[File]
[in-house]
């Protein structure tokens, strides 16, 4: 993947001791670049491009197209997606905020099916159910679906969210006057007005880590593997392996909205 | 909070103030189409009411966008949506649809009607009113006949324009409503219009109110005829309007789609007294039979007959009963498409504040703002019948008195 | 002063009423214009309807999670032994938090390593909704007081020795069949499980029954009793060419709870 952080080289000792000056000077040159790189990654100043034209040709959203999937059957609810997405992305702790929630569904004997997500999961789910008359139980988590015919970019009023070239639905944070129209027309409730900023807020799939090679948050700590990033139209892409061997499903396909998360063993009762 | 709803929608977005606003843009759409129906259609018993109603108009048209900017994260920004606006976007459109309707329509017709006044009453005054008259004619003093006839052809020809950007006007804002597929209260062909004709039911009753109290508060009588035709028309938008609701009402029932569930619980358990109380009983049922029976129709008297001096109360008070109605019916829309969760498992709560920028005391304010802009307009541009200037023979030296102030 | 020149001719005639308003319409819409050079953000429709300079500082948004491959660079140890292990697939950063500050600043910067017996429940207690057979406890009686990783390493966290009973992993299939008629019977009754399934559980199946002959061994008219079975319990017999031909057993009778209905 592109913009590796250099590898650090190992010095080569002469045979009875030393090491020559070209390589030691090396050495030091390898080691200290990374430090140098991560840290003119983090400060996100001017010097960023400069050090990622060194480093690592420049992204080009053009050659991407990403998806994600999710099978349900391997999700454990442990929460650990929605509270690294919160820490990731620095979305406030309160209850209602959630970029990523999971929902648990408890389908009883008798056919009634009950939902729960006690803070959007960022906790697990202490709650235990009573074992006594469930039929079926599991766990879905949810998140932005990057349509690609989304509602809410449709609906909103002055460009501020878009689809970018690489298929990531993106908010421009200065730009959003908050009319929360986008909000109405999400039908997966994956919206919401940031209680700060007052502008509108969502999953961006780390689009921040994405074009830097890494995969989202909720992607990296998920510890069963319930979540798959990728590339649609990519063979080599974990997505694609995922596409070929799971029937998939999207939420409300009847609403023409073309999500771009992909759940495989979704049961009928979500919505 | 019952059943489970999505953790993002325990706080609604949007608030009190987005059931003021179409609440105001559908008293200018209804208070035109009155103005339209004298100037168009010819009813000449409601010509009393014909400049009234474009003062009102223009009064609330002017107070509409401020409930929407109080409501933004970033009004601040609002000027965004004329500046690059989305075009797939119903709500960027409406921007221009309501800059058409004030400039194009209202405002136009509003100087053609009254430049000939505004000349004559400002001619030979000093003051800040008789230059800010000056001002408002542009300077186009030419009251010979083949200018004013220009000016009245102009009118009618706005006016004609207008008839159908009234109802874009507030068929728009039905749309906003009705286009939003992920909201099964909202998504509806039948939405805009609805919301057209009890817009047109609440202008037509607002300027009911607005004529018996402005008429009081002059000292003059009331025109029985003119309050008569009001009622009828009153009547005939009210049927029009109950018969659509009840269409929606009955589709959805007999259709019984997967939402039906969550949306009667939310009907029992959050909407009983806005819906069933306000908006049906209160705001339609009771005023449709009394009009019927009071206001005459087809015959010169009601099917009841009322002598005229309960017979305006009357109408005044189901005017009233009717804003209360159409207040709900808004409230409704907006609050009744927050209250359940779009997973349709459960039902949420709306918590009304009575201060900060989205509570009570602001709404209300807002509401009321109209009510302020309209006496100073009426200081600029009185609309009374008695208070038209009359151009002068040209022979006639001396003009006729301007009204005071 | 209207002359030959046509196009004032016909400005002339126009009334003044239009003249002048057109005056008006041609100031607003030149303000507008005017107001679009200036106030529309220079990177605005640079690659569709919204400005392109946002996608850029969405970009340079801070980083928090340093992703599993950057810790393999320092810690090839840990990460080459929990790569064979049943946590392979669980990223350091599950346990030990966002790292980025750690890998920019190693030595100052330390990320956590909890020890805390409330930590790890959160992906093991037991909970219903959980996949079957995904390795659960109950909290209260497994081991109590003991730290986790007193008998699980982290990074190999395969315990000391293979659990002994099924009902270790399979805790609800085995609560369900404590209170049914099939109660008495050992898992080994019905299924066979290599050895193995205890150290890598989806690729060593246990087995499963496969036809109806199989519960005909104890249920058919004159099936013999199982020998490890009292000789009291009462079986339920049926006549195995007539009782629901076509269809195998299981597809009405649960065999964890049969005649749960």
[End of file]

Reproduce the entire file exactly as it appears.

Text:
[in-house]
């Protein structure tokens, strides 16, 4: 993947001791670049491009197209997606905020099916159910679906969210006057007005880590593997392996909205 | 909070103030189409009411966008949506649809009607009113006949324009409503219009109110005829309007789609007294039979007959009963498409504040703002019948008195 | 002063009423214009309807999670032994938090390593909704007081020795069949499980029954009793060419709870 952080080289000792000056000077040159790189990654100043034209040709959203999937059957609810997405992305702790929630569904004997997500999961789910008359139980988590015919970019009023070239639905944070129209027309409730900023807020799939090679948050700590990033139209892409061997499903396909998360063993009762 | 709803929608977005606003843009759409129906259609018993109603108009048209900017994260920004606006976007459109309707329509017709006044009453005054008259004619003093006839052809020809950007006007804002597929209260062909004709039911009753109290508060009588035709028309938008609701009402029932569930619980358990109380009983049922029976129709008297001096109360008070109605019916829309969760498992709560920028005391304010802009307009541009200037023979030296102030 | 020149001719005639308003319409819409050079953000429709300079500082948004491959660079140890292990697939950063500050600043910067017996429940207690057979406890009686990783390493966290009973992993299939008629019977009754399934559980199946002959061994008219079975319990017999031909057993009778209905 592109913009590796250099590898650090190992010095080569002469045979009875030393090491020559070209390589030691090396050495030091390898080691200290990374430090140098991560840290003119983090400060996100001017010097960023400069050090990622060194480093690592420049992204080009053009050659991407990403998806994600999710099978349900391997999700454990442990929460650990929605509270690294919160820490990731620095979305406030309160209850209602959630970029990523999971929902648990408890389908009883008798056919009634009950939902729960006690803070959007960022906790697990202490709650235990009573074992006594469930039929079926599991766990879905949810998140932005990057349509690609989304509602809410449709609906909103002055460009501020878009689809970018690489298929990531993106908010421009200065730009959003908050009319929360986008909000109405999400039908997966994956919206919401940031209680700060007052502008509108969502999953961006780390689009921040994405074009830097890494995969989202909720992607990296998920510890069963319930979540798959990728590339649609990519063979080599974990997505694609995922596409070929799971029937998939999207939420409300009847609403023409073309999500771009992909759940495989979704049961009928979500919505 | 019952059943489970999505953790993002325990706080609604949007608030009190987005059931003021179409609440105001559908008293200018209804208070035109009155103005339209004298100037168009010819009813000449409601010509009393014909400049009234474009003062009102223009009064609330002017107070509409401020409930929407109080409501933004970033009004601040609002000027965004004329500046690059989305075009797939119903709500960027409406921007221009309501800059058409004030400039194009209202405002136009509003100087053609009254430049000939505004000349004559400002001619030979000093003051800040008789230059800010000056001002408002542009300077186009030419009251010979083949200018004013220009000016009245102009009118009618706005006016004609207008008839159908009234109802874009507030068929728009039905749309906003009705286009939003992920909201099964909202998504509806039948939405805009609805919301057209009890817009047109609440202008037509607002300027009911607005004529018996402005008429009081002059000292003059009331025109029985003119309050008569009001009622009828009153009547005939009210049927029009109950018969659509009840269409929606009955589709959805007999259709019984997967939402039906969550949306009667939310009907029992959050909407009983806005819906069933306000908006049906209160705001339609009771005023449709009394009009019927009071206001005459087809015959010169009601099917009841009322002598005229309960017979305006009357109408005044189901005017009233009717804003209360159409207040709900808004409230409704907006609050009744927050209250359940779009997973349709459960039902949420709306918590009304009575201060900060989205509570009570602001709404209300807002509401009321109209009510302020309209006496100073009426200081600029009185609309009374008695208070038209009359151009002068040209022979006639001396003009006729301007009204005071 | 209207002359030959046509196009004032016909400005002339126009009334003044239009003249002048057109005056008006041609100031607003030149303000507008005017107001679009200036106030529309220079990177605005640079690659569709919204400005392109946002996608850029969405970009340079801070980083928090340093992703599993950057810790393999320092810690090839840990990460080459929990790569064979049943946590392979669980990223350091599950346990030990966002790292980025750690890998920019190693030595100052330390990320956590909890020890805390409330930590790890959160992906093991037991909970219903959980996949079957995904390795659960109950909290209260497994081991109590003991730290986790007193008998699980982290990074190999395969315990000391293979659990002994099924009902270790399979805790609800085995609560369900404590209170049914099939109660008495050992898992080994019905299924066979290599050895193995205890150290890598989806690729060593246990087995499963496969036809109806199989519960005909104890249920058919004159099936013999199982020998490890009292000789009291009462079986339920049926006549195995007539009782629901076509269809195998299981597809009405649960065999964890049969005649749960």